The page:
Mick Jagger demands a new mattress at EVERY hotel to rest his strolling bones…and a member of staff even has to sleep on it for one night to ‘break it in’
Mick Jagger, 76, exudes casual cool as rocker struts through JFK… after wrapping up Rolling Stones’ tour early due to Hurricane Dorian threat
The Rolling Stones wrapped up their long-running No Filter Tour on Friday – a day earlier than expected thanks to the imminent threat of Hurricane Dorian.
But despite nearly two years of touring, 76-year-old frontman Mick Jagger looked well-rested as he strutted through JFK airport on Monday.
The airport outing comes after the Rolling Stones had to move the final show of their No Filter Tour up by one day due to the threat of Hurricane Dorian.
The deadly storm hit the Bahamas on Monday and is making its way towards the United States.
The Paint It Black hitmaker exuded casual cool in skinny jeans and sneakers for the trip.
The Mail on Sunday can reveal that Sir Mick Jagger makes a rather unusual demand every time he checks into a hotel on tour: he insists on a new mattress – but it has to be slept on for one night by a minion to ‘break it in’.
A source said: ‘Mick always asks for a new mattress in his room, no matter how posh the hotel.
‘But he insists the plastic wrapping stays on while someone sleeps for one night on the mattress to break it in.
Jagger, who performed on stage last month for the first time since undergoing heart surgery this year, now has an estimated fortune of £260m.
‘It’s an unusual request but, hey, he’s Mick Jagger. Does he need a new mattress every time? Why not?’
Jagger, 76, is currently on tour with The Rolling Stones in the US. The band’s No Filter show takes to the stage in Santa Clara, California, tonight before moving to LA to play the giant Pasadena Rose Bowl on Thursday.
The Stones will be among stars appearing in a memoir that Myers, now 82, has just finished. Out in October and titled Hunky Dory (Who Knew?), it will offer an insider’s view of the music industry’s golden age, focusing on the 1960s and 1970s. Myers signed the little-known David Bowie when no one else was interested and worked alongside the renowned record producer Mickie Most with the Animals, Donovan, Jeff Beck and Lulu. He masterminded deals, stopped record publishers exploiting songwriters, sorted contracts, and managed the New Seekers and the Tremeloes, among others.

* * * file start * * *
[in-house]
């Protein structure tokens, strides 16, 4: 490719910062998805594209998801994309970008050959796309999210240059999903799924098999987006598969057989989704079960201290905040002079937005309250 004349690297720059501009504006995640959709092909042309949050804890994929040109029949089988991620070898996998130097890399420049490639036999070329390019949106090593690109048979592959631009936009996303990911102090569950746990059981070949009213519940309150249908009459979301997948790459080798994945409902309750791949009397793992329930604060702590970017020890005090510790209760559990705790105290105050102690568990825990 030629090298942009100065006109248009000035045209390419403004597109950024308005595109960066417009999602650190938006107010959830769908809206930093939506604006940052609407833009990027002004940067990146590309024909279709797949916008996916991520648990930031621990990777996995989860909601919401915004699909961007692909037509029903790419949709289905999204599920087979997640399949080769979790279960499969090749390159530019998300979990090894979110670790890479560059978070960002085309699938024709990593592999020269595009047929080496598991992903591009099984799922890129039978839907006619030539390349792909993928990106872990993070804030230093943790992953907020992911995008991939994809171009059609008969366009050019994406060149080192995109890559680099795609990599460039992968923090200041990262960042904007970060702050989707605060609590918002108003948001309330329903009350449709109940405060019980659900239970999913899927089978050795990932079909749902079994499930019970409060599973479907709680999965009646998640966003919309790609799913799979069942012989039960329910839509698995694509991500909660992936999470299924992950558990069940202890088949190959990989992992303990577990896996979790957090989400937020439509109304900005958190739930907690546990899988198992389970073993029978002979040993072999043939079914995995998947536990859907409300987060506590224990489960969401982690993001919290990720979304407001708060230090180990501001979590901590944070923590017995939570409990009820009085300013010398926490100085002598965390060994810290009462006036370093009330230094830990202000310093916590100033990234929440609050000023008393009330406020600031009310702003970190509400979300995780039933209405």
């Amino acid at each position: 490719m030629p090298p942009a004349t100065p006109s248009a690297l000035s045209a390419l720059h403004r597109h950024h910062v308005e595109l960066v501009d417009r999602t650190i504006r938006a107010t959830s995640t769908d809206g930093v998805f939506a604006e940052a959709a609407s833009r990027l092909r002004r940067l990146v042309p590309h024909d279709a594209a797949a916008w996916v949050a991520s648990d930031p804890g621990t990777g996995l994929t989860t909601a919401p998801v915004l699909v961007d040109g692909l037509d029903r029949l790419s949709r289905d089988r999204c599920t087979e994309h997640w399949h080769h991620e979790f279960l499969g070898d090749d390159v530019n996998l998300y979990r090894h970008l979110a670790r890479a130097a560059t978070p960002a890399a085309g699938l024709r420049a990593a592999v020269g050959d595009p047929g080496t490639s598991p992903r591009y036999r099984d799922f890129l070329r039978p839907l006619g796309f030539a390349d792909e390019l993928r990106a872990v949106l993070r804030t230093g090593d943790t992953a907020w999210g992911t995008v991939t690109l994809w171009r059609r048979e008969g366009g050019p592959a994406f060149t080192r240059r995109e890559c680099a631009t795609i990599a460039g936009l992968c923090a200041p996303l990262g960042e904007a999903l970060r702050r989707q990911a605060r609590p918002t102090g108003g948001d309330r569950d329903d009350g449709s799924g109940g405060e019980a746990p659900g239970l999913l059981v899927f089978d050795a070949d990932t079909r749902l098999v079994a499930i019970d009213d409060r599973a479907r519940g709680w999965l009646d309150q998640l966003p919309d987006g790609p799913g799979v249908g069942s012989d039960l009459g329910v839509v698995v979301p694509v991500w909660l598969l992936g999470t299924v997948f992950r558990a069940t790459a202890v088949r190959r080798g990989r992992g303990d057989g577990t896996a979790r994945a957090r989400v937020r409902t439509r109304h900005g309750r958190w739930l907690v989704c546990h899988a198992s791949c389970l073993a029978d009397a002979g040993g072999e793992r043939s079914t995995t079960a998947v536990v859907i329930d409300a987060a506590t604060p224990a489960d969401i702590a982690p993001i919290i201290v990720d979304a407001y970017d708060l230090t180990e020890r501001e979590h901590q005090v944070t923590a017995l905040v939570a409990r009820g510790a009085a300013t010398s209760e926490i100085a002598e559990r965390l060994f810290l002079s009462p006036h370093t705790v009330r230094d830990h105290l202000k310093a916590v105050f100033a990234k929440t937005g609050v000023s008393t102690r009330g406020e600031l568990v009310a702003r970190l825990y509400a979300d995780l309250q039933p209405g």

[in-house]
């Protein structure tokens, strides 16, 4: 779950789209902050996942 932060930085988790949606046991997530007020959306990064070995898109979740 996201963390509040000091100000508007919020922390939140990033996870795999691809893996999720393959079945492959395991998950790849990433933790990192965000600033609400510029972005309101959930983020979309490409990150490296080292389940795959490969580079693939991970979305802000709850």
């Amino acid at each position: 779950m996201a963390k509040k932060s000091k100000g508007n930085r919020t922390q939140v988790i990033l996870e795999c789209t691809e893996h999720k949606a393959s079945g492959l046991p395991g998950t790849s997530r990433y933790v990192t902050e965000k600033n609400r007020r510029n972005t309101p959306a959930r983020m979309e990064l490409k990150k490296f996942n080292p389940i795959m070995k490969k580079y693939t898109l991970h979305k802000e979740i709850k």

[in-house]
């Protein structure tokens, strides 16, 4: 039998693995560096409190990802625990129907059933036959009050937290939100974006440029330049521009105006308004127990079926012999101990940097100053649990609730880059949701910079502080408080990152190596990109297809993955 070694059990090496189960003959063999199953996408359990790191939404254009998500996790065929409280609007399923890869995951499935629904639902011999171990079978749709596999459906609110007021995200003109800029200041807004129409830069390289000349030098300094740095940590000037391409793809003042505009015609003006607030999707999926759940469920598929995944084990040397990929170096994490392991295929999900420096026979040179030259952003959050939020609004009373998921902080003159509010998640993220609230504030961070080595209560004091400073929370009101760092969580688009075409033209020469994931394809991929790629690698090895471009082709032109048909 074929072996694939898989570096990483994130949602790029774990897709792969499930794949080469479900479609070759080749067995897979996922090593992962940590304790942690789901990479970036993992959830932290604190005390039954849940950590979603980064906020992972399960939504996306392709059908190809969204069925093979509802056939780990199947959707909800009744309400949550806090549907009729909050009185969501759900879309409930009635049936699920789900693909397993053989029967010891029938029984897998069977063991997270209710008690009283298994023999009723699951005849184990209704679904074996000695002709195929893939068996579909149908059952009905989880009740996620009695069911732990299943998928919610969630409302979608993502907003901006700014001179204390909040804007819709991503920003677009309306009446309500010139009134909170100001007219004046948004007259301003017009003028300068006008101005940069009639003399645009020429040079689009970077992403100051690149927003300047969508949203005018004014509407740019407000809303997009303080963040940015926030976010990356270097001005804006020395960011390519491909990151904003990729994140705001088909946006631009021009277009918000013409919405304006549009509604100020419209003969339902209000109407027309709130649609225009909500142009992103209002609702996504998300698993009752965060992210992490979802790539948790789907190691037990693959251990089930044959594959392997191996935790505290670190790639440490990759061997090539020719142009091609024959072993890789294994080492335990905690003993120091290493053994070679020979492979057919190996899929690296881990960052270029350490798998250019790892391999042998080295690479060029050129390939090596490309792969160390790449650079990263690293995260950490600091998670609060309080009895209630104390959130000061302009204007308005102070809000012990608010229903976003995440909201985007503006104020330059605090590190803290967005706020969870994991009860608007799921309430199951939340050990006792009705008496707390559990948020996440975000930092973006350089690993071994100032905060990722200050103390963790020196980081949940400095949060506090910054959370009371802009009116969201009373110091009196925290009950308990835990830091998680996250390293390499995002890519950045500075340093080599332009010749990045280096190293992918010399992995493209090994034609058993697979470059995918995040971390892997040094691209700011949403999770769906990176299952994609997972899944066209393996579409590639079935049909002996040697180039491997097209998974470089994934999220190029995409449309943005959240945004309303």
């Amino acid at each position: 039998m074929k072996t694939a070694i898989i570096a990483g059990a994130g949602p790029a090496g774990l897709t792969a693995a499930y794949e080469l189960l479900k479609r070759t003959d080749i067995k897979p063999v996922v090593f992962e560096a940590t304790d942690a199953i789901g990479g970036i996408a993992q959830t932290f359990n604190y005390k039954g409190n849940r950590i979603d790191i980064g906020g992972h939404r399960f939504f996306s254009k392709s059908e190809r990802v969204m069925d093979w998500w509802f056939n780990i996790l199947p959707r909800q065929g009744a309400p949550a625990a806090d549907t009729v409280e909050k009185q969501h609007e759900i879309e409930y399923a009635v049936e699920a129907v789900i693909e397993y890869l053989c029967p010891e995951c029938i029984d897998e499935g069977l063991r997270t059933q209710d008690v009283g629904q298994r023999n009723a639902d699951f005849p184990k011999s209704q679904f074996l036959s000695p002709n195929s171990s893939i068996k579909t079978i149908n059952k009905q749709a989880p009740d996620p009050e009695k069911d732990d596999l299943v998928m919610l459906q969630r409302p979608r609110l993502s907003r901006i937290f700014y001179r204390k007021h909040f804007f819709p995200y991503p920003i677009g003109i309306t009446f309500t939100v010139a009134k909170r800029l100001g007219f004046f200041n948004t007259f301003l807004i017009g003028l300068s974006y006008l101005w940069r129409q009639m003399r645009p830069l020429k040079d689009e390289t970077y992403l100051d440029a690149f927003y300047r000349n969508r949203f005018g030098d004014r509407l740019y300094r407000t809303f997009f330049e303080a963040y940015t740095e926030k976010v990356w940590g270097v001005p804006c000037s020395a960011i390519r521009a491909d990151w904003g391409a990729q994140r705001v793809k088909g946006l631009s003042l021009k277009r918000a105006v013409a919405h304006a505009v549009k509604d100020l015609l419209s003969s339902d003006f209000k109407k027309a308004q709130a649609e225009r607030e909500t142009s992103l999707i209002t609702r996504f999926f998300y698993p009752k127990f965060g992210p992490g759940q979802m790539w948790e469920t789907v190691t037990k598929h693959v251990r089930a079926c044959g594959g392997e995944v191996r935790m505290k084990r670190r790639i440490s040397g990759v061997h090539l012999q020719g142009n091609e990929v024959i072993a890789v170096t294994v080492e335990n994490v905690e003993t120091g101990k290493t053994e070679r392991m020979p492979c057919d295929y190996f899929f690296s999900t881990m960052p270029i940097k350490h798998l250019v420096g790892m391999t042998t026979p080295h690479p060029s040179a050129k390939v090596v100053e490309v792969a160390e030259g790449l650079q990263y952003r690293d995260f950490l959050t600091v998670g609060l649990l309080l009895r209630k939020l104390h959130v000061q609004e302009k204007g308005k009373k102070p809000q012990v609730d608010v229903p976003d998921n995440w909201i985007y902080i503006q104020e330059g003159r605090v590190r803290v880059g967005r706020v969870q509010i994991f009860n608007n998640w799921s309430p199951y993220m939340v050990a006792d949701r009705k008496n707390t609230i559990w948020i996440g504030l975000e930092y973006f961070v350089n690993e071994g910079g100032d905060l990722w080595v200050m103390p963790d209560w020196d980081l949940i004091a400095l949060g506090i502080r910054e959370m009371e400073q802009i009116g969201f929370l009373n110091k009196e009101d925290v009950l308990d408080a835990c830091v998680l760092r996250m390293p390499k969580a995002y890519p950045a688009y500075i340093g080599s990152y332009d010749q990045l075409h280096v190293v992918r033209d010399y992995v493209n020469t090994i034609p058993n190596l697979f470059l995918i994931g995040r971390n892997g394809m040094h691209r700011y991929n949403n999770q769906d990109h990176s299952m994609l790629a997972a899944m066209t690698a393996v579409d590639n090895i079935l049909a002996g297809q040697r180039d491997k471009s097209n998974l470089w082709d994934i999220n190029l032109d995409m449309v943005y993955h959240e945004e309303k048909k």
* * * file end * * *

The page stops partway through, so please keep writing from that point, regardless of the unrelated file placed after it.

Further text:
When the Stones first came to him, they were touring in a Transit van. He said: “In those days, you got cheques back with the bank statements … They were only tiny little tours, but [the cheques]were signed by the Rolling Stones. When you did the audit, there was no need to keep the cheques.” He threw them away, joking now about how much they would be worth today. Referring to his book’s title, he said: “Who knew?”
He also recalled signing Bowie and becoming his early manager when the future star was struggling: “Nobody wanted to sign him.”
He described him as a quiet man: “You would have thought he was an insurance clerk. You would not have thought he was a rock star. It was just when he went on stage.”
Myers saw his potential, investing his own money in a Bowie promo disc that led to an RCA deal and albums such as Hunky Dory and Ziggy Stardust: “We pressed 500 copies of the Bowie promo. One sold recently for $10,000. I threw them away. Who knew?”
When Rod Stewart was still up and coming, he would hang around Myers’s office every Friday, waiting to be paid for his latest gig with Jeff Beck.
Myers said: “I was Jeff Beck’s accountant. Rod Stewart was his singer. Each week, Jeff would give me money to pay [his musicians]because it was pay as you earn. Depending on how many gigs, they earned different amounts. Rod would be hanging around the office, sprawling all over. We had a very attractive receptionist. Rod would be there, chatting her up.